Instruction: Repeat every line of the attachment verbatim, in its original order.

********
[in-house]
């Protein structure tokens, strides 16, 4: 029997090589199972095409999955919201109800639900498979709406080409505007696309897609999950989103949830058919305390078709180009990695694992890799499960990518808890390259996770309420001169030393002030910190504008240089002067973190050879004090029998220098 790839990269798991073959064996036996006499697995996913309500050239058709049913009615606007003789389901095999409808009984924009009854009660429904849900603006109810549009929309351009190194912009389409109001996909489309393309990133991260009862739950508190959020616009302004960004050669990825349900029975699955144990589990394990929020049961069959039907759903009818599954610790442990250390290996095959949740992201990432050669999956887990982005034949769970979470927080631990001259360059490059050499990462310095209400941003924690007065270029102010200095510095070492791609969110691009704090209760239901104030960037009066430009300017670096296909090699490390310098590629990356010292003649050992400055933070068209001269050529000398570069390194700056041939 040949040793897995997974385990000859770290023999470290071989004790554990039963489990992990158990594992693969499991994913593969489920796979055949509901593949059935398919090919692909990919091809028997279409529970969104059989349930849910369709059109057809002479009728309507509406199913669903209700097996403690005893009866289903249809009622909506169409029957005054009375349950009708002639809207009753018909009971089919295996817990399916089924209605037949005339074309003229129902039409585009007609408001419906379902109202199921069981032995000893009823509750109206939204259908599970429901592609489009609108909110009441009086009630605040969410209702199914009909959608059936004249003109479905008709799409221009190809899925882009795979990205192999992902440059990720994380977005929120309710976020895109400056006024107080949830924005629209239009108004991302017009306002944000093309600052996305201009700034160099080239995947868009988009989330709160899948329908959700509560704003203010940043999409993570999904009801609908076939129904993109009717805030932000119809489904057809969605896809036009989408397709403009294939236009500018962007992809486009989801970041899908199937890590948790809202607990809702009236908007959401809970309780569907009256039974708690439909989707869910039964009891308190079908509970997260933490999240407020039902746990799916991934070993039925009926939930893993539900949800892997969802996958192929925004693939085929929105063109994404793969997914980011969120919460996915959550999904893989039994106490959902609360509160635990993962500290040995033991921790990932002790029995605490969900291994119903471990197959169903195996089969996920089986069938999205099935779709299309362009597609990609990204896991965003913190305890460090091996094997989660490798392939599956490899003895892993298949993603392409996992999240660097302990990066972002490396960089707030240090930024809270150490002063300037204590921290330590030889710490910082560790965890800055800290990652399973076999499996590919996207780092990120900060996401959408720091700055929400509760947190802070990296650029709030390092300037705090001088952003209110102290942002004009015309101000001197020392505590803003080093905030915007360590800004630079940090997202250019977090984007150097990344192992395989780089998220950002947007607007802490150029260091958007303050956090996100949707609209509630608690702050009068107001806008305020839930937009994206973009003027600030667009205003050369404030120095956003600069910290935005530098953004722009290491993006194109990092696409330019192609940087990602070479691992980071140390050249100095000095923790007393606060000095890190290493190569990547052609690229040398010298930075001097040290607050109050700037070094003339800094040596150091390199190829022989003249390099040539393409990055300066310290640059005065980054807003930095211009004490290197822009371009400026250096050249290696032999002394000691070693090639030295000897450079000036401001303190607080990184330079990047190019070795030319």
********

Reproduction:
[in-house]
């Protein structure tokens, strides 16, 4: 029997090589199972095409999955919201109800639900498979709406080409505007696309897609999950989103949830058919305390078709180009990695694992890799499960990518808890390259996770309420001169030393002030910190504008240089002067973190050879004090029998220098 790839990269798991073959064996036996006499697995996913309500050239058709049913009615606007003789389901095999409808009984924009009854009660429904849900603006109810549009929309351009190194912009389409109001996909489309393309990133991260009862739950508190959020616009302004960004050669990825349900029975699955144990589990394990929020049961069959039907759903009818599954610790442990250390290996095959949740992201990432050669999956887990982005034949769970979470927080631990001259360059490059050499990462310095209400941003924690007065270029102010200095510095070492791609969110691009704090209760239901104030960037009066430009300017670096296909090699490390310098590629990356010292003649050992400055933070068209001269050529000398570069390194700056041939 040949040793897995997974385990000859770290023999470290071989004790554990039963489990992990158990594992693969499991994913593969489920796979055949509901593949059935398919090919692909990919091809028997279409529970969104059989349930849910369709059109057809002479009728309507509406199913669903209700097996403690005893009866289903249809009622909506169409029957005054009375349950009708002639809207009753018909009971089919295996817990399916089924209605037949005339074309003229129902039409585009007609408001419906379902109202199921069981032995000893009823509750109206939204259908599970429901592609489009609108909110009441009086009630605040969410209702199914009909959608059936004249003109479905008709799409221009190809899925882009795979990205192999992902440059990720994380977005929120309710976020895109400056006024107080949830924005629209239009108004991302017009306002944000093309600052996305201009700034160099080239995947868009988009989330709160899948329908959700509560704003203010940043999409993570999904009801609908076939129904993109009717805030932000119809489904057809969605896809036009989408397709403009294939236009500018962007992809486009989801970041899908199937890590948790809202607990809702009236908007959401809970309780569907009256039974708690439909989707869910039964009891308190079908509970997260933490999240407020039902746990799916991934070993039925009926939930893993539900949800892997969802996958192929925004693939085929929105063109994404793969997914980011969120919460996915959550999904893989039994106490959902609360509160635990993962500290040995033991921790990932002790029995605490969900291994119903471990197959169903195996089969996920089986069938999205099935779709299309362009597609990609990204896991965003913190305890460090091996094997989660490798392939599956490899003895892993298949993603392409996992999240660097302990990066972002490396960089707030240090930024809270150490002063300037204590921290330590030889710490910082560790965890800055800290990652399973076999499996590919996207780092990120900060996401959408720091700055929400509760947190802070990296650029709030390092300037705090001088952003209110102290942002004009015309101000001197020392505590803003080093905030915007360590800004630079940090997202250019977090984007150097990344192992395989780089998220950002947007607007802490150029260091958007303050956090996100949707609209509630608690702050009068107001806008305020839930937009994206973009003027600030667009205003050369404030120095956003600069910290935005530098953004722009290491993006194109990092696409330019192609940087990602070479691992980071140390050249100095000095923790007393606060000095890190290493190569990547052609690229040398010298930075001097040290607050109050700037070094003339800094040596150091390199190829022989003249390099040539393409990055300066310290640059005065980054807003930095211009004490290197822009371009400026250096050249290696032999002394000691070693090639030295000897450079000036401001303190607080990184330079990047190019070795030319």